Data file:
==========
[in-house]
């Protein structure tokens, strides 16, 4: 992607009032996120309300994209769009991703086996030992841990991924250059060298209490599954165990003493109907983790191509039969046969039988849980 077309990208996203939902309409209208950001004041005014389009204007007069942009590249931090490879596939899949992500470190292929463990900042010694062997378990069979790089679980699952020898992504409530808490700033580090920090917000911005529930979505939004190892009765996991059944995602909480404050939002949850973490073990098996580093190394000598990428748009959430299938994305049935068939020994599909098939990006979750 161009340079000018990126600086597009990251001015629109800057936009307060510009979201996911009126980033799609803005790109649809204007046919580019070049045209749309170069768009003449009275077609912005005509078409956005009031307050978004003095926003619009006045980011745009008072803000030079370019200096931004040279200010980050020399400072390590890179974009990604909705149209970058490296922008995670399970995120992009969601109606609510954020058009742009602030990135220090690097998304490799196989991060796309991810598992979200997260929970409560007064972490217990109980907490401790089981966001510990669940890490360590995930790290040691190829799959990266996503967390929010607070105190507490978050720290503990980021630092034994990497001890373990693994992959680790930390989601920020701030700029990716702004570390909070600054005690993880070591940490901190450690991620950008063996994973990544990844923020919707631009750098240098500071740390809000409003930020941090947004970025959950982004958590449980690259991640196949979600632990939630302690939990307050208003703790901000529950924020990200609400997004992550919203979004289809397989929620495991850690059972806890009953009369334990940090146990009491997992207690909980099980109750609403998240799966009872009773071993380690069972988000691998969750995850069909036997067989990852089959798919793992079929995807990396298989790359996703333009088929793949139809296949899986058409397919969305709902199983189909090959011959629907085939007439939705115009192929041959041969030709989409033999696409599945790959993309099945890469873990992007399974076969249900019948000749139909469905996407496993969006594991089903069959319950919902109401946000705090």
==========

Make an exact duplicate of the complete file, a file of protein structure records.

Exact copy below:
[in-house]
């Protein structure tokens, strides 16, 4: 992607009032996120309300994209769009991703086996030992841990991924250059060298209490599954165990003493109907983790191509039969046969039988849980 077309990208996203939902309409209208950001004041005014389009204007007069942009590249931090490879596939899949992500470190292929463990900042010694062997378990069979790089679980699952020898992504409530808490700033580090920090917000911005529930979505939004190892009765996991059944995602909480404050939002949850973490073990098996580093190394000598990428748009959430299938994305049935068939020994599909098939990006979750 161009340079000018990126600086597009990251001015629109800057936009307060510009979201996911009126980033799609803005790109649809204007046919580019070049045209749309170069768009003449009275077609912005005509078409956005009031307050978004003095926003619009006045980011745009008072803000030079370019200096931004040279200010980050020399400072390590890179974009990604909705149209970058490296922008995670399970995120992009969601109606609510954020058009742009602030990135220090690097998304490799196989991060796309991810598992979200997260929970409560007064972490217990109980907490401790089981966001510990669940890490360590995930790290040691190829799959990266996503967390929010607070105190507490978050720290503990980021630092034994990497001890373990693994992959680790930390989601920020701030700029990716702004570390909070600054005690993880070591940490901190450690991620950008063996994973990544990844923020919707631009750098240098500071740390809000409003930020941090947004970025959950982004958590449980690259991640196949979600632990939630302690939990307050208003703790901000529950924020990200609400997004992550919203979004289809397989929620495991850690059972806890009953009369334990940090146990009491997992207690909980099980109750609403998240799966009872009773071993380690069972988000691998969750995850069909036997067989990852089959798919793992079929995807990396298989790359996703333009088929793949139809296949899986058409397919969305709902199983189909090959011959629907085939007439939705115009192929041959041969030709989409033999696409599945790959993309099945890469873990992007399974076969249900019948000749139909469905996407496993969006594991089903069959319950919902109401946000705090």